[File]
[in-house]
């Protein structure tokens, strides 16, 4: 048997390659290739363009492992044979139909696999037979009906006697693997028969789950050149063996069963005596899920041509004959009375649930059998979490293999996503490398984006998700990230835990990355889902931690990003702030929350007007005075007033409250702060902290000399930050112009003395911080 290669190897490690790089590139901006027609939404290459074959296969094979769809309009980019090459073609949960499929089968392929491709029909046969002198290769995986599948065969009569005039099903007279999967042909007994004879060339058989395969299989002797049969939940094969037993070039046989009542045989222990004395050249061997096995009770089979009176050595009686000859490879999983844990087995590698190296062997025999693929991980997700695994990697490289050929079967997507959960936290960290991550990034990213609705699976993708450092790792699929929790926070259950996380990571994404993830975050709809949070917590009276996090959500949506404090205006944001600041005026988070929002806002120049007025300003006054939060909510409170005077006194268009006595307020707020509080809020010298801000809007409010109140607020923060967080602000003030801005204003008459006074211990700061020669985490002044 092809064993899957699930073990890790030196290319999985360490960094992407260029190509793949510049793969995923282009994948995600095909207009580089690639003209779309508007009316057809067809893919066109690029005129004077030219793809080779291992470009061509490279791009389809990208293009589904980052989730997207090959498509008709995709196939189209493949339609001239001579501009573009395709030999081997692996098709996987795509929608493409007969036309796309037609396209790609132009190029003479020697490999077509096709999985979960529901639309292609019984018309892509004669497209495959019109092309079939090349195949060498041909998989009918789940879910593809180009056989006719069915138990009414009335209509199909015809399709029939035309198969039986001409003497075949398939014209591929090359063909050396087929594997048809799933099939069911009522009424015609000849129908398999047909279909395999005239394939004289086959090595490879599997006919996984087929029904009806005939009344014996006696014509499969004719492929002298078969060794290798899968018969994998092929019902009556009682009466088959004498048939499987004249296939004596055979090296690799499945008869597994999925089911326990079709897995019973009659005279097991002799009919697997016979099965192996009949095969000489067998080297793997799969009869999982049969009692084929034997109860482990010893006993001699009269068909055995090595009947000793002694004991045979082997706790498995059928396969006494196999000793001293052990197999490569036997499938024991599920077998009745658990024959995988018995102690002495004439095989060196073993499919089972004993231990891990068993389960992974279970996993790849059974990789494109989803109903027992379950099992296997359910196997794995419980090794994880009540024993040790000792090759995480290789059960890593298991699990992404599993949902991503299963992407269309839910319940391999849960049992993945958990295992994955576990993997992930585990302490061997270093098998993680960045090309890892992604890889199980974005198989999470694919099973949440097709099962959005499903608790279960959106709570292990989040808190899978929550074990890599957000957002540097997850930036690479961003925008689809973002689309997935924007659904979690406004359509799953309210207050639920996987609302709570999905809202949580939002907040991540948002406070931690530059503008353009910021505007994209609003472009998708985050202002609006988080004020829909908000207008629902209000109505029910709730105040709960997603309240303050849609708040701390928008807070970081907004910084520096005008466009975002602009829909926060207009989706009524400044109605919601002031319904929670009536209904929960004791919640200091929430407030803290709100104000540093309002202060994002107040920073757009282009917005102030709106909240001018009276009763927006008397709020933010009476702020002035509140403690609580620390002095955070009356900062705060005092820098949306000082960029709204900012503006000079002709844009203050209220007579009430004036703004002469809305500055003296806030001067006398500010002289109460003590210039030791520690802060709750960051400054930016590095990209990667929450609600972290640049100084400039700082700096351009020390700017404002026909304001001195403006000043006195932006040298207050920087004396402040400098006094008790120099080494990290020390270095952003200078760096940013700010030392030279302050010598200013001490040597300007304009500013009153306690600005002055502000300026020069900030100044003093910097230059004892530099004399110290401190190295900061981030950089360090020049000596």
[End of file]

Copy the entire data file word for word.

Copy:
[in-house]
């Protein structure tokens, strides 16, 4: 048997390659290739363009492992044979139909696999037979009906006697693997028969789950050149063996069963005596899920041509004959009375649930059998979490293999996503490398984006998700990230835990990355889902931690990003702030929350007007005075007033409250702060902290000399930050112009003395911080 290669190897490690790089590139901006027609939404290459074959296969094979769809309009980019090459073609949960499929089968392929491709029909046969002198290769995986599948065969009569005039099903007279999967042909007994004879060339058989395969299989002797049969939940094969037993070039046989009542045989222990004395050249061997096995009770089979009176050595009686000859490879999983844990087995590698190296062997025999693929991980997700695994990697490289050929079967997507959960936290960290991550990034990213609705699976993708450092790792699929929790926070259950996380990571994404993830975050709809949070917590009276996090959500949506404090205006944001600041005026988070929002806002120049007025300003006054939060909510409170005077006194268009006595307020707020509080809020010298801000809007409010109140607020923060967080602000003030801005204003008459006074211990700061020669985490002044 092809064993899957699930073990890790030196290319999985360490960094992407260029190509793949510049793969995923282009994948995600095909207009580089690639003209779309508007009316057809067809893919066109690029005129004077030219793809080779291992470009061509490279791009389809990208293009589904980052989730997207090959498509008709995709196939189209493949339609001239001579501009573009395709030999081997692996098709996987795509929608493409007969036309796309037609396209790609132009190029003479020697490999077509096709999985979960529901639309292609019984018309892509004669497209495959019109092309079939090349195949060498041909998989009918789940879910593809180009056989006719069915138990009414009335209509199909015809399709029939035309198969039986001409003497075949398939014209591929090359063909050396087929594997048809799933099939069911009522009424015609000849129908398999047909279909395999005239394939004289086959090595490879599997006919996984087929029904009806005939009344014996006696014509499969004719492929002298078969060794290798899968018969994998092929019902009556009682009466088959004498048939499987004249296939004596055979090296690799499945008869597994999925089911326990079709897995019973009659005279097991002799009919697997016979099965192996009949095969000489067998080297793997799969009869999982049969009692084929034997109860482990010893006993001699009269068909055995090595009947000793002694004991045979082997706790498995059928396969006494196999000793001293052990197999490569036997499938024991599920077998009745658990024959995988018995102690002495004439095989060196073993499919089972004993231990891990068993389960992974279970996993790849059974990789494109989803109903027992379950099992296997359910196997794995419980090794994880009540024993040790000792090759995480290789059960890593298991699990992404599993949902991503299963992407269309839910319940391999849960049992993945958990295992994955576990993997992930585990302490061997270093098998993680960045090309890892992604890889199980974005198989999470694919099973949440097709099962959005499903608790279960959106709570292990989040808190899978929550074990890599957000957002540097997850930036690479961003925008689809973002689309997935924007659904979690406004359509799953309210207050639920996987609302709570999905809202949580939002907040991540948002406070931690530059503008353009910021505007994209609003472009998708985050202002609006988080004020829909908000207008629902209000109505029910709730105040709960997603309240303050849609708040701390928008807070970081907004910084520096005008466009975002602009829909926060207009989706009524400044109605919601002031319904929670009536209904929960004791919640200091929430407030803290709100104000540093309002202060994002107040920073757009282009917005102030709106909240001018009276009763927006008397709020933010009476702020002035509140403690609580620390002095955070009356900062705060005092820098949306000082960029709204900012503006000079002709844009203050209220007579009430004036703004002469809305500055003296806030001067006398500010002289109460003590210039030791520690802060709750960051400054930016590095990209990667929450609600972290640049100084400039700082700096351009020390700017404002026909304001001195403006000043006195932006040298207050920087004396402040400098006094008790120099080494990290020390270095952003200078760096940013700010030392030279302050010598200013001490040597300007304009500013009153306690600005002055502000300026020069900030100044003093910097230059004892530099004399110290401190190295900061981030950089360090020049000596």